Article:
An Unnamed #MeToo Accuser Says Brett Kavanaugh Tried To Force Himself Onto Her

Kevin Daley | Supreme Court Reporter
  • An unnamed #MeToo accuser says Supreme Court nominee Brett Kavanaugh attempted to force himself onto her during a party in high school. 
  • Kavanaugh emphatically denied the charge, which first appeared in The New Yorker on Friday morning. 
  • The Judiciary Committee still plans to move Judge Kavanaugh’s nomination forward.

An unnamed woman has accused Supreme Court nominee Brett Kavanaugh of attempting to force himself onto her during an non-consensual encounter at a party, one day after Democratic lawmakers released a cryptic statement referring to possible misconduct in the judge’s past.

The allegation, which appeared Friday morning in The New Yorker, relates an incident that occurred in the early 1980s when Kavanaugh was a high school student at Georgetown Preparatory School in Maryland. All involved in the alleged encounter were minors at the time.

According to the report, the woman alleges that Kavanaugh and a male classmate accosted her at a party. She claims Kavanaugh held her down and attempted to force himself onto her while his confidant turned up music which was playing in the room to drown out her protestations. The New Yorker reported that the alleged victim managed to free herself. It is not clear if a sexual liaison took place.

“I categorically and unequivocally deny this allegation,” Kavanaugh told said in a statement released by the White House. “I did not do this back in high school or at any time.” The other male involved in the alleged incident separately denied the charge.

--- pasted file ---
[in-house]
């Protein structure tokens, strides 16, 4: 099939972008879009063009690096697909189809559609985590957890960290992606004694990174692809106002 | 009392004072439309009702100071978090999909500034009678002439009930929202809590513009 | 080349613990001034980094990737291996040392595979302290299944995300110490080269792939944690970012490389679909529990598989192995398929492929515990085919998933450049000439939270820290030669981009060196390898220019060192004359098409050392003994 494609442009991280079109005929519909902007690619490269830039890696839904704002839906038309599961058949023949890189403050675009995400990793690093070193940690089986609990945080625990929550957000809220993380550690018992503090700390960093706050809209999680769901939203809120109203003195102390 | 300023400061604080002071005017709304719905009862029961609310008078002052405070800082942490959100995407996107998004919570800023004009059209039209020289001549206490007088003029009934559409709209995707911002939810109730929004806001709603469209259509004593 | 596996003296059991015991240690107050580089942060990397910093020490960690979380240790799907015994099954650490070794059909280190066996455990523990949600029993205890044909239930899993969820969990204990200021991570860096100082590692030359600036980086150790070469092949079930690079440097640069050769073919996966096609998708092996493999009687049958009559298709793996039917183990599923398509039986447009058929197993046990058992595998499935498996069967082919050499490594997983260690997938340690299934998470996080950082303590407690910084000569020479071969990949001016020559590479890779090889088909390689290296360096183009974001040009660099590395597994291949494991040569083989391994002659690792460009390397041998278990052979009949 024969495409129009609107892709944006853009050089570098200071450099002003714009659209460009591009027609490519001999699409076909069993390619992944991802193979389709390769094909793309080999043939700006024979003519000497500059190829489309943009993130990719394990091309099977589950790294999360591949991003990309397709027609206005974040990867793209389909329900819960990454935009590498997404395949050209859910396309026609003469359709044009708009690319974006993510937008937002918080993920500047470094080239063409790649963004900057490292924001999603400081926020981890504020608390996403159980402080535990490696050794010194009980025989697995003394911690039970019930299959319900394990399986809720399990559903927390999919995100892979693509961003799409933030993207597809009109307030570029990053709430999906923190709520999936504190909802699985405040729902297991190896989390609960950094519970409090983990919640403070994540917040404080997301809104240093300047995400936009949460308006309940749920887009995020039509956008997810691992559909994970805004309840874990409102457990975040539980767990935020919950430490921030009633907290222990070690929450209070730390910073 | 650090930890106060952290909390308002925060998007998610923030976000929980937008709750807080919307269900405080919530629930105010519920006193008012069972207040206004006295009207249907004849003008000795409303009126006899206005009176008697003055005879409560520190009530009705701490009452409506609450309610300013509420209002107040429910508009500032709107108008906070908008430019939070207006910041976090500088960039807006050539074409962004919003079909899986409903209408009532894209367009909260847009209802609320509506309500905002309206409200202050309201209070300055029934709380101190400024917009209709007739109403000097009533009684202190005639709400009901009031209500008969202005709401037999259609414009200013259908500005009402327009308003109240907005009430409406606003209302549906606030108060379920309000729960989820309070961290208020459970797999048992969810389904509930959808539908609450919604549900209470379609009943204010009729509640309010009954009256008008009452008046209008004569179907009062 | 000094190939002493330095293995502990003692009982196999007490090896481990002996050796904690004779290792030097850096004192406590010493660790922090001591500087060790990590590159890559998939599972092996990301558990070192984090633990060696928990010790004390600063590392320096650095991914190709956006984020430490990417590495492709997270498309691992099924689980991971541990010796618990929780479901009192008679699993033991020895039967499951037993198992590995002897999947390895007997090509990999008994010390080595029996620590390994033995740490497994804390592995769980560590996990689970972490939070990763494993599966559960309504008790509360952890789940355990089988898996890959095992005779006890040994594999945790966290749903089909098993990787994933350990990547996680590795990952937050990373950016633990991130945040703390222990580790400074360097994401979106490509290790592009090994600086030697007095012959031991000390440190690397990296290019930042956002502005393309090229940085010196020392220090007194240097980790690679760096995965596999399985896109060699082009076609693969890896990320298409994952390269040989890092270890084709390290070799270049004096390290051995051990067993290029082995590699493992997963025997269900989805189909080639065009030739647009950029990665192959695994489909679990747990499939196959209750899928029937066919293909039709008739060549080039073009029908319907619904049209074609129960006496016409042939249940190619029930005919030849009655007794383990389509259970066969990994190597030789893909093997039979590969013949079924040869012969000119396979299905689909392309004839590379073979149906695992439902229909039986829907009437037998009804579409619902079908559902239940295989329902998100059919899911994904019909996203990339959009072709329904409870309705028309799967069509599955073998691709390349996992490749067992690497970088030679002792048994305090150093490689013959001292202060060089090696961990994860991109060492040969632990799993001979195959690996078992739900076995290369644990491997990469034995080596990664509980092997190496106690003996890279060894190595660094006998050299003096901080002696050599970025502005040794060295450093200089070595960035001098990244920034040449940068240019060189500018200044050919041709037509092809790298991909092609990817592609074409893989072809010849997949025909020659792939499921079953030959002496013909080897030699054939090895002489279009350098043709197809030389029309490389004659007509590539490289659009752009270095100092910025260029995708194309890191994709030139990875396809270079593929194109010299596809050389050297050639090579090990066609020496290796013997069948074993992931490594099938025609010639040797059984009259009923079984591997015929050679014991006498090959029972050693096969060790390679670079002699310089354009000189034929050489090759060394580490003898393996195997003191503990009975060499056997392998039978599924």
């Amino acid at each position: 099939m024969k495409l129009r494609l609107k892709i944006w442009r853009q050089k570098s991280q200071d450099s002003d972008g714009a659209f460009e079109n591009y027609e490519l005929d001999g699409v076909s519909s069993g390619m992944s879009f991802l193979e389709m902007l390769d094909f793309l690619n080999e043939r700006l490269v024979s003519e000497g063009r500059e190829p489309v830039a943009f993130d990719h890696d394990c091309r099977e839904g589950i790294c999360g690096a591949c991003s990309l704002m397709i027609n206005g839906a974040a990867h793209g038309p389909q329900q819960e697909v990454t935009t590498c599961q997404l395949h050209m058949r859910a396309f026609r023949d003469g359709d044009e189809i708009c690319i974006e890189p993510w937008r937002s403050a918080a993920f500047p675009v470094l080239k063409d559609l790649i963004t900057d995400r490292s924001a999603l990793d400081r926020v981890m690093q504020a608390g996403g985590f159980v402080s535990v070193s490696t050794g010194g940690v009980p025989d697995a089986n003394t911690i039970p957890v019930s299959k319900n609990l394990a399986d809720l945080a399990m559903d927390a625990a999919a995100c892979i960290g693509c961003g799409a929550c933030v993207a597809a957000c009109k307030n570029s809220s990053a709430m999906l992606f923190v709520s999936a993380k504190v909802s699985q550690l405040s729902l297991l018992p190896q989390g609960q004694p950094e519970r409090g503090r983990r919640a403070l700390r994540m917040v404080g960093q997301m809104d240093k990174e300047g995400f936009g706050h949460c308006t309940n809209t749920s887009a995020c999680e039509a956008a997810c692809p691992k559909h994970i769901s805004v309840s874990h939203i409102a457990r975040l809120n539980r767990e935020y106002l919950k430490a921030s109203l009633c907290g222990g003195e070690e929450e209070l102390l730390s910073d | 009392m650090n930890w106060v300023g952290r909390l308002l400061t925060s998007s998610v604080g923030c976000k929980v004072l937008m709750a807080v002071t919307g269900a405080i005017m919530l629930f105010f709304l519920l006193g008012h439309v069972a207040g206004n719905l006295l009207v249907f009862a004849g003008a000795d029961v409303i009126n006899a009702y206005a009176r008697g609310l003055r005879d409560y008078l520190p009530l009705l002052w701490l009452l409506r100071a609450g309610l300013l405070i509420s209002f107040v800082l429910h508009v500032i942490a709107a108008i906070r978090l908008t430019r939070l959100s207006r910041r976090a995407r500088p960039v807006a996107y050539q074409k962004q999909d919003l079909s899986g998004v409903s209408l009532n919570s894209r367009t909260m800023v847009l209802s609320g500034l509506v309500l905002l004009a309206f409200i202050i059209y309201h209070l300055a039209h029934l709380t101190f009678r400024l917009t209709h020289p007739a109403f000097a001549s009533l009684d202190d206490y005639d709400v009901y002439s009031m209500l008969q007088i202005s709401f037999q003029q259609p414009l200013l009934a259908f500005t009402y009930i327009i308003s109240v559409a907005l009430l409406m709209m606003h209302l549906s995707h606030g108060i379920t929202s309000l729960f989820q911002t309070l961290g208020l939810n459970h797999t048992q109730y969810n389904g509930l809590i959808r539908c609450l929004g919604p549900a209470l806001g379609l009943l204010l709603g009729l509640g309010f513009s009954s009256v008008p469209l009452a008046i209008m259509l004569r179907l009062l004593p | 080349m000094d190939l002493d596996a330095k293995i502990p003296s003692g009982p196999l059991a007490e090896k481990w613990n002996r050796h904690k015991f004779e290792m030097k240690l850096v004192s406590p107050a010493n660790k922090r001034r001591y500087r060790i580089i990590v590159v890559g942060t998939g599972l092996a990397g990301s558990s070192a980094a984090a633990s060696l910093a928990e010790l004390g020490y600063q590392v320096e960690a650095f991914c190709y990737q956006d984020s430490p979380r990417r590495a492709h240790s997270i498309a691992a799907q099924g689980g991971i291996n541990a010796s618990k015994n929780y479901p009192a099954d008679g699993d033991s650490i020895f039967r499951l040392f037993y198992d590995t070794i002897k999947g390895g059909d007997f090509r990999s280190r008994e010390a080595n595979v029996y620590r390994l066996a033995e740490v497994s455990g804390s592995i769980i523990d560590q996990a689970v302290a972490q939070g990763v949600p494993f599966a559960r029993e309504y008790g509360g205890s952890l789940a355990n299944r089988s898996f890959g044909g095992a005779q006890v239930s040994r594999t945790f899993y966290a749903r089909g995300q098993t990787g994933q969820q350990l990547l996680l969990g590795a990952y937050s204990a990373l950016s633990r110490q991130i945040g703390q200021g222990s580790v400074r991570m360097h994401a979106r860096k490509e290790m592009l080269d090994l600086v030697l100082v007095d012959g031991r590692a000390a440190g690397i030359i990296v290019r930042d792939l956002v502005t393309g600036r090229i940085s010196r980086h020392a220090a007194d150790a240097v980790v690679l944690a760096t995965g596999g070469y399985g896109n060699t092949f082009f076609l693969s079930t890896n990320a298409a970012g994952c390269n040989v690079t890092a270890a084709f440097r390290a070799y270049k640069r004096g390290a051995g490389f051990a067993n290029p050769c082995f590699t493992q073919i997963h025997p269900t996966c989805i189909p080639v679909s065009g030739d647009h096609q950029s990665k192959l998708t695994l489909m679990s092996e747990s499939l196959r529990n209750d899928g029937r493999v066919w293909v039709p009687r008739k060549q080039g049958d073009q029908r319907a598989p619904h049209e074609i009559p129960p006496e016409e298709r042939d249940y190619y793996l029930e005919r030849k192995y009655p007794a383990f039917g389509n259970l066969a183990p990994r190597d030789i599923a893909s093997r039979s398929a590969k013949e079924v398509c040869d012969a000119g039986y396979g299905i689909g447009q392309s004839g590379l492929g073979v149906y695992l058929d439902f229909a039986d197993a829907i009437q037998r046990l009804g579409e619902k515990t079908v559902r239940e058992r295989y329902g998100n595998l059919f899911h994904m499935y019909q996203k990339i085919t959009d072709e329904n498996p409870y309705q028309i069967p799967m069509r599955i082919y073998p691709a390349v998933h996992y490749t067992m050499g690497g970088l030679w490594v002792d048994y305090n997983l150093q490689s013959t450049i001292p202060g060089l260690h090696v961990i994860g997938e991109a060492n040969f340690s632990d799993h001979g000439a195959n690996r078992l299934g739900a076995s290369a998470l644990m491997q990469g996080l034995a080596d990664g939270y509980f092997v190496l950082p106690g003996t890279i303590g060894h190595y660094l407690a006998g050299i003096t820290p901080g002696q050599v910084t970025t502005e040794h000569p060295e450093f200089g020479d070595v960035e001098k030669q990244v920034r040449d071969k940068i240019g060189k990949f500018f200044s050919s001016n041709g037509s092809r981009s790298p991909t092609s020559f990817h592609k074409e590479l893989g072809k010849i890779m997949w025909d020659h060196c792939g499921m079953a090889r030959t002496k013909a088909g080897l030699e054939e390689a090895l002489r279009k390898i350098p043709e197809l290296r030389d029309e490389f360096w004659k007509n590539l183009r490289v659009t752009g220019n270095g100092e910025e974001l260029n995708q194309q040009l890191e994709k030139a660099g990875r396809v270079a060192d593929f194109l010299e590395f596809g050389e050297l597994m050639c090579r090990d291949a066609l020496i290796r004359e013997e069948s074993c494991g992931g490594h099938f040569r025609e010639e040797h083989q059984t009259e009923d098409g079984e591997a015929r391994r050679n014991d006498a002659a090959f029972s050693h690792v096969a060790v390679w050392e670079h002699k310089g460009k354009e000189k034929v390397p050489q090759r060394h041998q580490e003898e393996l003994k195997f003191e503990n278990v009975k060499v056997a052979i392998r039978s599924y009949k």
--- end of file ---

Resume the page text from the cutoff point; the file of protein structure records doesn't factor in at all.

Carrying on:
Sen. Dianne Feinstein of California, the ranking Democrat on the Senate Judiciary Committee, announced Thursday that she had forwarded allegations concerning Kavanaugh to the FBI. The New Yorker report appears to convey the charges Feinstein uncovered. (RELATED: Dianne Feinstein Claims To Have An Explosive Letter About Brett Kavanaugh. She Won’t Release It)

Feinstein connected with the woman at issue through Democratic Rep. Anna Eshoo of California, the alleged victim’s congresswoman. Feinstein’s office has been in possession of the allegations since July. The matter was not raised during Kavanaugh’s confirmation hearing, and a Judiciary Committee spokesperson said it did not arise during a closed session where sensitive information was discussed.

The unnamed woman has declined to give interviews with the press. Feinstein said the woman declined to press the issue after sharing her allegation with Eshoo.

The Judiciary Committee spokesperson also said Friday afternoon that the panel still plans to forward Kavanaugh’s nomination to the full Senate on Sept. 20.

“The committee vote on Judge Kavanaugh’s nomination will proceed as scheduled, next Thursday,” the spokesperson said.

Moments after The New Yorker report was released, a spokesperson for Senate Judiciary Committee chairman Chuck Grassley released a letter from 65 women attesting to his good character.

The rapidity with which the letter was assembled and released raised eyebrows, but one signatory said on Twitter that she only learned of the effort on Thursday night.

“Through the more than 35 years we have known him, Brett has stood out for his friendship, character, and integrity,” the letter reads. “In particular, he has always treated women with decency and respect. That was true when he was in high school, and it has remained true to this day.”

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